Book Image

Democratizing Application Development with AppSheet

By : Koichi Tsuji, Suvrutt Gurjar, Takuya Miyai
Book Image

Democratizing Application Development with AppSheet

By: Koichi Tsuji, Suvrutt Gurjar, Takuya Miyai

Overview of this book

Many citizen developers regularly use spreadsheets in their business and day-to-day jobs. With AppSheet, you can take your spreadsheets to the next level by enhancing their ease of use. The platform allows you to run your business efficiently and manage it in the field outside of an office or indoor environment. This book enables you to create your own simple or medium to complex hybrid apps for business or personal use. As a beginner to AppSheet, this book will show you how the AppSheet Editor works and how it is used to configure, test, and deploy an app and share it with others as users or co-authors. You’ll learn about widely used features such as how to use data sources, create app views and actions, construct expressions with AppSheet functions, and make your app secure through security and UX options. Next, you’ll create email/attachment templates and develop reports/documents based on templates, store in the cloud, and send files through emails. You’ll also understand how to integrate third-party services and monitor various usage statistics of your app. As you progress, you’ll explore various features with the help of sample apps that you create using the book. By the end of this book, you’ll have learned how to make the most of AppSheet to build powerful and efficient applications.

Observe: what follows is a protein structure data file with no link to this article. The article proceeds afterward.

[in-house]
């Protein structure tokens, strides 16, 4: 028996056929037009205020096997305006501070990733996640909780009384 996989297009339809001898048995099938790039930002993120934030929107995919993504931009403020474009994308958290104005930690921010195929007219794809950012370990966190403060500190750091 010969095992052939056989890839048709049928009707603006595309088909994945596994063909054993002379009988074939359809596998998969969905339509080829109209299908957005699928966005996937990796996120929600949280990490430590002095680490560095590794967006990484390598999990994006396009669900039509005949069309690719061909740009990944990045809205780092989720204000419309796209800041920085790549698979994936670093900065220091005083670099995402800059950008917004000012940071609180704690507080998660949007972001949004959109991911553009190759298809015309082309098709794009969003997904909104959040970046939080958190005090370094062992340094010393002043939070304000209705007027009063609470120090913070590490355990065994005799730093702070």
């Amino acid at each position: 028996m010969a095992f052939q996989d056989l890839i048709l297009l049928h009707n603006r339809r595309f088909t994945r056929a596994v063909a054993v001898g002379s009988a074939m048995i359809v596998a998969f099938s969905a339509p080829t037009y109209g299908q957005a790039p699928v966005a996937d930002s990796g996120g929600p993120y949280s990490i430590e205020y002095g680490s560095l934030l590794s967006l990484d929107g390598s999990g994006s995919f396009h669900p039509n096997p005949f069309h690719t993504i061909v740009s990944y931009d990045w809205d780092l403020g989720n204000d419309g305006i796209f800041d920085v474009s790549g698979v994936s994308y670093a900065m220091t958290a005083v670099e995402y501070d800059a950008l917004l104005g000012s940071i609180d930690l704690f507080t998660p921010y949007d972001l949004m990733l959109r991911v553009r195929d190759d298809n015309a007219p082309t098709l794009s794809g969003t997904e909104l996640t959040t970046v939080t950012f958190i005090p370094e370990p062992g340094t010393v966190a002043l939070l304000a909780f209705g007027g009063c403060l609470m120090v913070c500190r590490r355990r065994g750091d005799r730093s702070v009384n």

Table of Contents (20 chapters)
1
Part 1 – Introduction and Getting Started
3
Part 2 – App Editor and Main Features
10
Part 3 – Advanced Features and External Services
14
Part 4 – App Templates and Tricks for App Building

Conventions used

There are a number of text conventions used throughout this book.

Code in text: Indicates code words in text, database table names, folder names, filenames, file extensions, pathnames, dummy URLs, user input, and Twitter handles. Here is an example: “Mount the downloaded WebStorm-10*.dmg disk image file as another disk in your system.”

A block of code is set as follows:

IFS(
       WEEKDAY([DATE)=1, "Weekly Holiday",
       WEEKDAY([DATE])=7, "Half Working Day",
       AND(WEEKDAY([DATE])1,  WEEKDAY([DATE])7),  "Working 
       Day"
)

When we wish to draw your attention to a particular part of a code block, the relevant lines or items are set in bold:

IFS(
       WEEKDAY([DATE)=1, "Weekly Holiday",
       WEEKDAY([DATE])=7, “Half Working Day”,
       AND(WEEKDAY([DATE])1,  WEEKDAY([DATE])7),  "Working 
       Day"
)

Any command-line input or output is written as follows:

$ mkdir css
$ cd css

Bold: Indicates a new term, an important word, or words that you see on screen. For instance, words in menus or dialog boxes appear in bold. Here is an example: “Select System info from the Administration panel.”

Tips or important notes

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